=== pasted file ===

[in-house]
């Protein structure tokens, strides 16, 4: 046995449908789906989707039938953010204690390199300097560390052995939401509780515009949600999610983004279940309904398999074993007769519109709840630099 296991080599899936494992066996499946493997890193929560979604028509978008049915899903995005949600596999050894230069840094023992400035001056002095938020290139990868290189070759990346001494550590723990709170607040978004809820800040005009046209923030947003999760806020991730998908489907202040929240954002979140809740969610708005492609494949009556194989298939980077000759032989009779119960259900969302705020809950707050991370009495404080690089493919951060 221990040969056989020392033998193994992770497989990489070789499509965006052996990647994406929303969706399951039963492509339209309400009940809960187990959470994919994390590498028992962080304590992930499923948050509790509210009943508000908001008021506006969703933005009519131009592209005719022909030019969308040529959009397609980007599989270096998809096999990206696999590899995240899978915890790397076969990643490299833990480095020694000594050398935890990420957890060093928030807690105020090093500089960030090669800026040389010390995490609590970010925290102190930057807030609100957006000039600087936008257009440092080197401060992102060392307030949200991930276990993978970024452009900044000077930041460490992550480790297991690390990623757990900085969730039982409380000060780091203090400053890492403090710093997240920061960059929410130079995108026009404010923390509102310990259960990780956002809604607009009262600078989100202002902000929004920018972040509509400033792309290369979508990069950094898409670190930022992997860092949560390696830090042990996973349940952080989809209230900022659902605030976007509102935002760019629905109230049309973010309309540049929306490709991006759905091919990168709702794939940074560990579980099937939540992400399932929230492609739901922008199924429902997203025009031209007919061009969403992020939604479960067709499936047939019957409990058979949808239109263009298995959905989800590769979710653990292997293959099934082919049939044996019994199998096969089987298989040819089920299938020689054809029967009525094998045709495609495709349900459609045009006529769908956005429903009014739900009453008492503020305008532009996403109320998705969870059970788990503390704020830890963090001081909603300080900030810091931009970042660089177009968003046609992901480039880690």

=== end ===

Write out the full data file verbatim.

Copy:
[in-house]
């Protein structure tokens, strides 16, 4: 046995449908789906989707039938953010204690390199300097560390052995939401509780515009949600999610983004279940309904398999074993007769519109709840630099 296991080599899936494992066996499946493997890193929560979604028509978008049915899903995005949600596999050894230069840094023992400035001056002095938020290139990868290189070759990346001494550590723990709170607040978004809820800040005009046209923030947003999760806020991730998908489907202040929240954002979140809740969610708005492609494949009556194989298939980077000759032989009779119960259900969302705020809950707050991370009495404080690089493919951060 221990040969056989020392033998193994992770497989990489070789499509965006052996990647994406929303969706399951039963492509339209309400009940809960187990959470994919994390590498028992962080304590992930499923948050509790509210009943508000908001008021506006969703933005009519131009592209005719022909030019969308040529959009397609980007599989270096998809096999990206696999590899995240899978915890790397076969990643490299833990480095020694000594050398935890990420957890060093928030807690105020090093500089960030090669800026040389010390995490609590970010925290102190930057807030609100957006000039600087936008257009440092080197401060992102060392307030949200991930276990993978970024452009900044000077930041460490992550480790297991690390990623757990900085969730039982409380000060780091203090400053890492403090710093997240920061960059929410130079995108026009404010923390509102310990259960990780956002809604607009009262600078989100202002902000929004920018972040509509400033792309290369979508990069950094898409670190930022992997860092949560390696830090042990996973349940952080989809209230900022659902605030976007509102935002760019629905109230049309973010309309540049929306490709991006759905091919990168709702794939940074560990579980099937939540992400399932929230492609739901922008199924429902997203025009031209007919061009969403992020939604479960067709499936047939019957409990058979949808239109263009298995959905989800590769979710653990292997293959099934082919049939044996019994199998096969089987298989040819089920299938020689054809029967009525094998045709495609495709349900459609045009006529769908956005429903009014739900009453008492503020305008532009996403109320998705969870059970788990503390704020830890963090001081909603300080900030810091931009970042660089177009968003046609992901480039880690």